Physicians in Latin America who participated in pediatric consultations via telemedicine with researchers at Children's Hospital of Pittsburgh of UPMC were "highly satisfied" with the service, according to a new study.
The study, published this month in Telemedicine and e-Health, followed telemedicine consultations at three hospitals in Colombia and one in Mexico. At the hospitals, Children's physicians provided more than 1,000 consultations, with real-time intervention taking place in 23 percent of encounters, according to the study.
Ninety-six percent of physicians were satisfied or highly satisfied with the service, according to anonymous surveys of participants. Some physicians also said they adjusted their practice after the consultations; changes in surgical management were noted most frequently, according to the study.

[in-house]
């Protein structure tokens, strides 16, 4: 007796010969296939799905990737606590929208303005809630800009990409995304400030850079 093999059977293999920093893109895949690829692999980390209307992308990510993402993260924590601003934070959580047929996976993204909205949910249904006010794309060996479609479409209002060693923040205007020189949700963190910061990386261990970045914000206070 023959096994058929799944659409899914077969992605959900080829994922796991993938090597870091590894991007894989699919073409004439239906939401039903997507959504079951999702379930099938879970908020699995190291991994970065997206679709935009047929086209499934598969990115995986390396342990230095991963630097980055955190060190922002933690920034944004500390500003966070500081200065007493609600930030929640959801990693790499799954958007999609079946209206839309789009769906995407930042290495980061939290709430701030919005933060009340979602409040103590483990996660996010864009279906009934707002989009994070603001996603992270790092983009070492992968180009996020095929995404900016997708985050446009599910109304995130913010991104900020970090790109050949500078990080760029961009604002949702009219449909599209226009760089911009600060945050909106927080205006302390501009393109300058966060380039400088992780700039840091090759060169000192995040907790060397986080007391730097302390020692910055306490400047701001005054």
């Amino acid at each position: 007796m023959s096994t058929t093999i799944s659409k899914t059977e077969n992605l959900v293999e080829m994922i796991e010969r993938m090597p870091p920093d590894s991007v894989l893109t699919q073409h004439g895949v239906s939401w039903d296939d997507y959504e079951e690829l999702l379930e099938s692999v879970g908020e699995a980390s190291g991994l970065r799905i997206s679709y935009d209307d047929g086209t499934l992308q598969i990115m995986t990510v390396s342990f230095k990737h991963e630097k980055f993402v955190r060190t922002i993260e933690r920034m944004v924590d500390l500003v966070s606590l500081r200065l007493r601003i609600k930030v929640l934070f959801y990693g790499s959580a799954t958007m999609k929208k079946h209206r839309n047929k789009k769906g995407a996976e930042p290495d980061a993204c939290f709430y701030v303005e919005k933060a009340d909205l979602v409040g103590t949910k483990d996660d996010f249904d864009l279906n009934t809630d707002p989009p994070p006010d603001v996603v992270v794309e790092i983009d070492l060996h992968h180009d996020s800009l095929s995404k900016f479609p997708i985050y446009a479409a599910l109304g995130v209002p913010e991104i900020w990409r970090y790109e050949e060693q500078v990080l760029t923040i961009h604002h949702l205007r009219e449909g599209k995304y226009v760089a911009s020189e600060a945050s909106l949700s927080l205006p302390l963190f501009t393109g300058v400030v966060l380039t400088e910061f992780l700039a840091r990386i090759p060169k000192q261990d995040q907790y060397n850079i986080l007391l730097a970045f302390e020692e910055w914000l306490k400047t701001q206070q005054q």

The research shows that telemedicine-assisted pediatric care is possible internationally, and physicians consider it to be useful for patient outcomes, according to Ricardo Muñoz, chief of the cardiac intensive care division at Children's, who led the study. The Children's researchers hope to use the results of the study to create a common approach for future tele-consultations.
"With continuing improvements in telemedicine technology and our own practices, we will continue to expand access to the world's best healthcare for children around the world," Munoz said in an announcement.
Pediatric telemedicine is not only being used overseas, but also on the seas as well. In September, cruise line MSC Cruises will offer guests a multilingual pediatric telemedicine service, FierceHealthIT recently reported.
And in the U.S., telemedicine for the most vulnerable is on the rise. In November, the University of California Davis Children's Hospital of Sacramento was awarded about $750,000 over three years to expand telehealth services for newborns in rural areas.
To learn more:
- read the announcement
- check out the study (.pdf)